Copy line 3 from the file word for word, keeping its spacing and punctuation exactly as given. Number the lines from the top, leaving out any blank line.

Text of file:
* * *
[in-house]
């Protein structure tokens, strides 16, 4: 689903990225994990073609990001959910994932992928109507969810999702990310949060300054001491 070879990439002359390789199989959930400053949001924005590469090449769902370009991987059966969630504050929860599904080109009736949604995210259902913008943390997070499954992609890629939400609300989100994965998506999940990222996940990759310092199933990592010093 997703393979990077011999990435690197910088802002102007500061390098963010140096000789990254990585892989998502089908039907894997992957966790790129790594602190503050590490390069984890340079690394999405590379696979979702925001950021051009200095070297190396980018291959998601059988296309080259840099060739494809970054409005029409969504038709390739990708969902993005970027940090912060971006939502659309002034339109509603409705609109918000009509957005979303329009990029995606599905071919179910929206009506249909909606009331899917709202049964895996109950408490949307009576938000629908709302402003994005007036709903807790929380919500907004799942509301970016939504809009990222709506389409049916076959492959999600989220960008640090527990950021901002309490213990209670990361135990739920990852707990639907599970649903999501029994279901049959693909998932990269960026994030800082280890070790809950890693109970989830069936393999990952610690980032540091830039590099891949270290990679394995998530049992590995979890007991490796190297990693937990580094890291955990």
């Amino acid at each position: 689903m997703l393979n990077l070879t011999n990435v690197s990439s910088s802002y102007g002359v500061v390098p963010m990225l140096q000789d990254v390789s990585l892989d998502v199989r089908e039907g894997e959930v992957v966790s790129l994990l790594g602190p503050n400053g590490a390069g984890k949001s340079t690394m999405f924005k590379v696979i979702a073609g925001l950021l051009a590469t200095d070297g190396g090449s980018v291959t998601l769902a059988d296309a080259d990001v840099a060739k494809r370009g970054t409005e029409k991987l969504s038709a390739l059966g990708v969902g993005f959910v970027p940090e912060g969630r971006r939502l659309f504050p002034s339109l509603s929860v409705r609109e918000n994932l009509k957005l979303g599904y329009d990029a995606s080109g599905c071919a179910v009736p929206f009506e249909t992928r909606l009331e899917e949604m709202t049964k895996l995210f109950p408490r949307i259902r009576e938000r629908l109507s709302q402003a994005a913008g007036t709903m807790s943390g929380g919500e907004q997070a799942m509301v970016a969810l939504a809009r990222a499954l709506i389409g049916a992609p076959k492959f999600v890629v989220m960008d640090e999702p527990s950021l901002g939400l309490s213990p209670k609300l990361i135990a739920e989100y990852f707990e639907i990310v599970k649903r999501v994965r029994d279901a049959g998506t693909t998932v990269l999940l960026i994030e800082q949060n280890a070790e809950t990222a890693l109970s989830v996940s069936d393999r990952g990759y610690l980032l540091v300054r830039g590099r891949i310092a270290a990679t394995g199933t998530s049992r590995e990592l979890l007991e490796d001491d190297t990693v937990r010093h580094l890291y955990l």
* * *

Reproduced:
């Amino acid at each position: 689903m997703l393979n990077l070879t011999n990435v690197s990439s910088s802002y102007g002359v500061v390098p963010m990225l140096q000789d990254v390789s990585l892989d998502v199989r089908e039907g894997e959930v992957v966790s790129l994990l790594g602190p503050n400053g590490a390069g984890k949001s340079t690394m999405f924005k590379v696979i979702a073609g925001l950021l051009a590469t200095d070297g190396g090449s980018v291959t998601l769902a059988d296309a080259d990001v840099a060739k494809r370009g970054t409005e029409k991987l969504s038709a390739l059966g990708v969902g993005f959910v970027p940090e912060g969630r971006r939502l659309f504050p002034s339109l509603s929860v409705r609109e918000n994932l009509k957005l979303g599904y329009d990029a995606s080109g599905c071919a179910v009736p929206f009506e249909t992928r909606l009331e899917e949604m709202t049964k895996l995210f109950p408490r949307i259902r009576e938000r629908l109507s709302q402003a994005a913008g007036t709903m807790s943390g929380g919500e907004q997070a799942m509301v970016a969810l939504a809009r990222a499954l709506i389409g049916a992609p076959k492959f999600v890629v989220m960008d640090e999702p527990s950021l901002g939400l309490s213990p209670k609300l990361i135990a739920e989100y990852f707990e639907i990310v599970k649903r999501v994965r029994d279901a049959g998506t693909t998932v990269l999940l960026i994030e800082q949060n280890a070790e809950t990222a890693l109970s989830v996940s069936d393999r990952g990759y610690l980032l540091v300054r830039g590099r891949i310092a270290a990679t394995g199933t998530s049992r590995e990592l979890l007991e490796d001491d190297t990693v937990r010093h580094l890291y955990l």